The largest software company in the world, Microsoft, was recently defeated in an appeal to the US Supreme Court concerning the $290 million in damages that it was ordered to pay to Canadian company i4i in a patent dispute case.
i4i had asserted that a particular version of Microsoft Word infringed a patent they hold on a method for document editing. The Supreme Court ruling sets a precedent for companies that contest patents being used in court actions. Essentially, these companies will still have to give persuasive justification that a patent is void so that it is dismissed.
Microsoft had wanted to undermine the standard of proof required in the case. The original suit dates back to 2007, when i4i complained against Microsoft over a patent regarding XML in documents for Word 2007. Microsoft had refuted these claims, suggesting that the patent was void, although the jury scrapped that rebuttal. Microsoft appealed to the Supreme Court, and the Court’s decision against Microsoft will have effects for all future patent cases.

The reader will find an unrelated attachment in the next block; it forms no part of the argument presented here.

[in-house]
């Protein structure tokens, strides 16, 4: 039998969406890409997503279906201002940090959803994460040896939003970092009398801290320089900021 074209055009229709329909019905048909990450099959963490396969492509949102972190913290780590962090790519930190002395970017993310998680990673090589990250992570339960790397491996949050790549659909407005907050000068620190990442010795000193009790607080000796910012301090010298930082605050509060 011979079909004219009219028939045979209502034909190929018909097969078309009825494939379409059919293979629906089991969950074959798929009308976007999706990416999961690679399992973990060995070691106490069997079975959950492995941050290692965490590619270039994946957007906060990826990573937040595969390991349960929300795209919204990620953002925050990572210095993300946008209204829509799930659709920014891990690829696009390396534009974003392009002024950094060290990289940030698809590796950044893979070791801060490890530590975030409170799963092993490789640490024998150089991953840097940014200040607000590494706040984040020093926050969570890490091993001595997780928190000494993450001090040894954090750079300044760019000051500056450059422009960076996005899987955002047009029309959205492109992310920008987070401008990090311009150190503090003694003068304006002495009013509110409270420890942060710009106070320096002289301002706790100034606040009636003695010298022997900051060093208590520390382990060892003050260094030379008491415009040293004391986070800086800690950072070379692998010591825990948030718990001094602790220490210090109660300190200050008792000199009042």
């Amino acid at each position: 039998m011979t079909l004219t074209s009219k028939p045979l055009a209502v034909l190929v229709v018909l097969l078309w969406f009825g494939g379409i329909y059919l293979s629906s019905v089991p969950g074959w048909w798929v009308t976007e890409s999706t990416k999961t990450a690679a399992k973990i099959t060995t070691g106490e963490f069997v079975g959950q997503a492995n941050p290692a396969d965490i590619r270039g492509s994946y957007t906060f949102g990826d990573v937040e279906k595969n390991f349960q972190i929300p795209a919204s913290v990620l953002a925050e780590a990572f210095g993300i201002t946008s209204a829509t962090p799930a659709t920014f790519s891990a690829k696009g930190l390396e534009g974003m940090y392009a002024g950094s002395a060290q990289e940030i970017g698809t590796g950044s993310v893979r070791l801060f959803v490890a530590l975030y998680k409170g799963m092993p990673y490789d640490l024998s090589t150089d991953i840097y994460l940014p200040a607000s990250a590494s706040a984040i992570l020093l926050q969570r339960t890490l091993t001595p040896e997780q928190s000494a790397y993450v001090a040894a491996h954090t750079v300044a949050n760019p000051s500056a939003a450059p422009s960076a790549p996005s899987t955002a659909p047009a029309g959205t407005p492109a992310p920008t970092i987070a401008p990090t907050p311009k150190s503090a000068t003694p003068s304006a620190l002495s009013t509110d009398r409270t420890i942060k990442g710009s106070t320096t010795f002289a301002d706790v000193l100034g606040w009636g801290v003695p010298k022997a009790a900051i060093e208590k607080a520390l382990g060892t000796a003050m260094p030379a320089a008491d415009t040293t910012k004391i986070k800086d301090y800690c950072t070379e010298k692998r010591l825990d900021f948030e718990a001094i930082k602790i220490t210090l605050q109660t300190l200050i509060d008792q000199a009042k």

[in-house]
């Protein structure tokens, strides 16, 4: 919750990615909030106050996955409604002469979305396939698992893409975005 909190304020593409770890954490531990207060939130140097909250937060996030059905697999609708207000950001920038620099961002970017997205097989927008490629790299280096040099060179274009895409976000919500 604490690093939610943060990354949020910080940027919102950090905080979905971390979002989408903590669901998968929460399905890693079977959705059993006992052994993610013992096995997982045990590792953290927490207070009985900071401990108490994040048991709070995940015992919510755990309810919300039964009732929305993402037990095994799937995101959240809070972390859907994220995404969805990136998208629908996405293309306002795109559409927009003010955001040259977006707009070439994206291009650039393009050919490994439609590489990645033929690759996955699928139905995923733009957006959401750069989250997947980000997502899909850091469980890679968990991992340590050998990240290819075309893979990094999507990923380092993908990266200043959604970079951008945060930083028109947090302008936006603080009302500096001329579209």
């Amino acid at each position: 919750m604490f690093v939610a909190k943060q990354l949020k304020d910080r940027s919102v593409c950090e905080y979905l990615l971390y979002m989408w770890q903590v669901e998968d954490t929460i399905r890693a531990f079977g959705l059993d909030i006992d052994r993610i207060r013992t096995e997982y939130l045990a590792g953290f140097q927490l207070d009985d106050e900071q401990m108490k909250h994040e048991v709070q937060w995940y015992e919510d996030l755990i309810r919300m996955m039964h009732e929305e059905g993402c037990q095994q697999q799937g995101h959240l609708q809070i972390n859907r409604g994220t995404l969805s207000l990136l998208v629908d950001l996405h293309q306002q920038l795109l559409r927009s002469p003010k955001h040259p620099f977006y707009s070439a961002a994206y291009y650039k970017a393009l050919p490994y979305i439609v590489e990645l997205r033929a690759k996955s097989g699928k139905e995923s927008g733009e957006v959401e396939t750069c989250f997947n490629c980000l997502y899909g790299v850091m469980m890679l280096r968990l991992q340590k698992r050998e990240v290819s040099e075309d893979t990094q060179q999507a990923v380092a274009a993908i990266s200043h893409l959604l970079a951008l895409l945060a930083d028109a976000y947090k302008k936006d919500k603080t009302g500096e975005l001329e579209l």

Unanimously, the Supreme Court concurred with the US appeals court when it found in favor of i4i. The high court disapproved of Microsoft’s suggested lower standard. The lowered standard would supplant the long-held prerequisite for defendants in a patent lawsuit to show that a patent is invalid through convincing and clear evidence. Microsoft’s lower standard of proof would have made it easier to invalidate poorly constructed patents. The large software giant further asserted that the lower standard would encourage more competition and innovation.
In justifying the court’s decision, Justice Sonia Sotomayor of the Supreme Court referred to the fact that when the governing standard of proof is originally determined by Congress, this standard usually prevails. Over the past 28 years, Congress had approved and relied on the standard, and the Supreme Court should thus uphold it, according to the court opinion.